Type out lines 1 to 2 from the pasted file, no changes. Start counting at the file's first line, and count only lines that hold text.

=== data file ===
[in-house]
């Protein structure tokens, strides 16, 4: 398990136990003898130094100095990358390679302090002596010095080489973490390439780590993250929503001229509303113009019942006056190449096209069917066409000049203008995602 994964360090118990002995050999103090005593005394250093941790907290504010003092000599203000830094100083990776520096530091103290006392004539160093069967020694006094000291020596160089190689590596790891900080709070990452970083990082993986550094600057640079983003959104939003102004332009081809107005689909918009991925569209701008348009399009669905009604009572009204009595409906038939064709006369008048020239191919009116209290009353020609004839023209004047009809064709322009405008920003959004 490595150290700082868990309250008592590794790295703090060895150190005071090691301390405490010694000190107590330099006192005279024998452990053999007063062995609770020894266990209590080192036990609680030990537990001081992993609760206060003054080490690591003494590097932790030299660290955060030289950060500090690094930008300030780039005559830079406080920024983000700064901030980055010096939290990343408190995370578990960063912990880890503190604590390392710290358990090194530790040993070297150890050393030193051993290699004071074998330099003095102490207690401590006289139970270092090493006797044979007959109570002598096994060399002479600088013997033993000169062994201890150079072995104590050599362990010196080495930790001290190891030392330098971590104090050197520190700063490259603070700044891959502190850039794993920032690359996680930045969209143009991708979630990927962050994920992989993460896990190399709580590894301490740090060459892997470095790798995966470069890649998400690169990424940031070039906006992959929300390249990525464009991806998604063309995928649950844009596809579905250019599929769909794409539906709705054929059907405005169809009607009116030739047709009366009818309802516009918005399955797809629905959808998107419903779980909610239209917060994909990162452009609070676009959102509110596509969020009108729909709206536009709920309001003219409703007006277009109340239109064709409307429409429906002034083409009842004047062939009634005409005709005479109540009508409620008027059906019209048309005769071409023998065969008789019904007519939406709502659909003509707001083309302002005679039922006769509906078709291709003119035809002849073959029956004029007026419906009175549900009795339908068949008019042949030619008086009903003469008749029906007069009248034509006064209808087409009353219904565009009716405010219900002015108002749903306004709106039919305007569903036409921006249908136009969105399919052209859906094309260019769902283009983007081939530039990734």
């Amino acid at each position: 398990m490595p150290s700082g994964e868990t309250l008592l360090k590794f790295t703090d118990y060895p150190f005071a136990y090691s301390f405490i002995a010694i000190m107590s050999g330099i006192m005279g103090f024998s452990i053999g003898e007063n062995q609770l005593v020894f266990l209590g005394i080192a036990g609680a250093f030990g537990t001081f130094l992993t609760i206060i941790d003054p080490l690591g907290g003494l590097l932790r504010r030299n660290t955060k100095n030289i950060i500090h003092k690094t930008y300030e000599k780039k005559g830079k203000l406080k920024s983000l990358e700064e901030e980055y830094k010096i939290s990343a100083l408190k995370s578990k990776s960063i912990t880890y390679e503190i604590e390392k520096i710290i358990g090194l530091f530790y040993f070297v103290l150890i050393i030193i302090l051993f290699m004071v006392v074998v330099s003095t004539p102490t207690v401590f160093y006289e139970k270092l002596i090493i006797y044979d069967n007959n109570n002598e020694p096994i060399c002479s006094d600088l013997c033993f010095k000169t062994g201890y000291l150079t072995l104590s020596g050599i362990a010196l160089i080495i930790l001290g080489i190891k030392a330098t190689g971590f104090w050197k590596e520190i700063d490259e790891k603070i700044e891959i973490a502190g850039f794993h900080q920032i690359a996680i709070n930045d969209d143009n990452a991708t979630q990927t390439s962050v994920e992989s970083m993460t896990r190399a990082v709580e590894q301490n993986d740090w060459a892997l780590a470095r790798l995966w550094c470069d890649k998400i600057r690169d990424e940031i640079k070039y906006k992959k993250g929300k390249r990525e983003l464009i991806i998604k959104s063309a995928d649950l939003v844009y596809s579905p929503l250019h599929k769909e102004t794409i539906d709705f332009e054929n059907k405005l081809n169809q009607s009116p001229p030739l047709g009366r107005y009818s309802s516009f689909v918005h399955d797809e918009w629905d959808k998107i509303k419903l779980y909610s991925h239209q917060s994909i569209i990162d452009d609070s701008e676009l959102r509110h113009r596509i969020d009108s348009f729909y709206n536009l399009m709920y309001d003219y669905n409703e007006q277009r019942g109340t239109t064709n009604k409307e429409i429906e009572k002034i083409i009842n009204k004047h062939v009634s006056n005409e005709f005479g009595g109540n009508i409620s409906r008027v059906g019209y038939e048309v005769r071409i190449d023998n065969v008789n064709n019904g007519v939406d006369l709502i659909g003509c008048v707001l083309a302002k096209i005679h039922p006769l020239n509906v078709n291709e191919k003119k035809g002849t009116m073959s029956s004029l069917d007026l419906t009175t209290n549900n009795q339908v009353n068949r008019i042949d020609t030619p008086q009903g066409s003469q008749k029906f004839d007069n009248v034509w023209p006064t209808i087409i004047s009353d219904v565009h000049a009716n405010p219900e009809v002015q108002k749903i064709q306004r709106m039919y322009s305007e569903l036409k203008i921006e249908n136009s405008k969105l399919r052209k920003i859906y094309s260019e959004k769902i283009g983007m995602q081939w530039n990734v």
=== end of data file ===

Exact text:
[in-house]
């Protein structure tokens, strides 16, 4: 398990136990003898130094100095990358390679302090002596010095080489973490390439780590993250929503001229509303113009019942006056190449096209069917066409000049203008995602 994964360090118990002995050999103090005593005394250093941790907290504010003092000599203000830094100083990776520096530091103290006392004539160093069967020694006094000291020596160089190689590596790891900080709070990452970083990082993986550094600057640079983003959104939003102004332009081809107005689909918009991925569209701008348009399009669905009604009572009204009595409906038939064709006369008048020239191919009116209290009353020609004839023209004047009809064709322009405008920003959004 490595150290700082868990309250008592590794790295703090060895150190005071090691301390405490010694000190107590330099006192005279024998452990053999007063062995609770020894266990209590080192036990609680030990537990001081992993609760206060003054080490690591003494590097932790030299660290955060030289950060500090690094930008300030780039005559830079406080920024983000700064901030980055010096939290990343408190995370578990960063912990880890503190604590390392710290358990090194530790040993070297150890050393030193051993290699004071074998330099003095102490207690401590006289139970270092090493006797044979007959109570002598096994060399002479600088013997033993000169062994201890150079072995104590050599362990010196080495930790001290190891030392330098971590104090050197520190700063490259603070700044891959502190850039794993920032690359996680930045969209143009991708979630990927962050994920992989993460896990190399709580590894301490740090060459892997470095790798995966470069890649998400690169990424940031070039906006992959929300390249990525464009991806998604063309995928649950844009596809579905250019599929769909794409539906709705054929059907405005169809009607009116030739047709009366009818309802516009918005399955797809629905959808998107419903779980909610239209917060994909990162452009609070676009959102509110596509969020009108729909709206536009709920309001003219409703007006277009109340239109064709409307429409429906002034083409009842004047062939009634005409005709005479109540009508409620008027059906019209048309005769071409023998065969008789019904007519939406709502659909003509707001083309302002005679039922006769509906078709291709003119035809002849073959029956004029007026419906009175549900009795339908068949008019042949030619008086009903003469008749029906007069009248034509006064209808087409009353219904565009009716405010219900002015108002749903306004709106039919305007569903036409921006249908136009969105399919052209859906094309260019769902283009983007081939530039990734």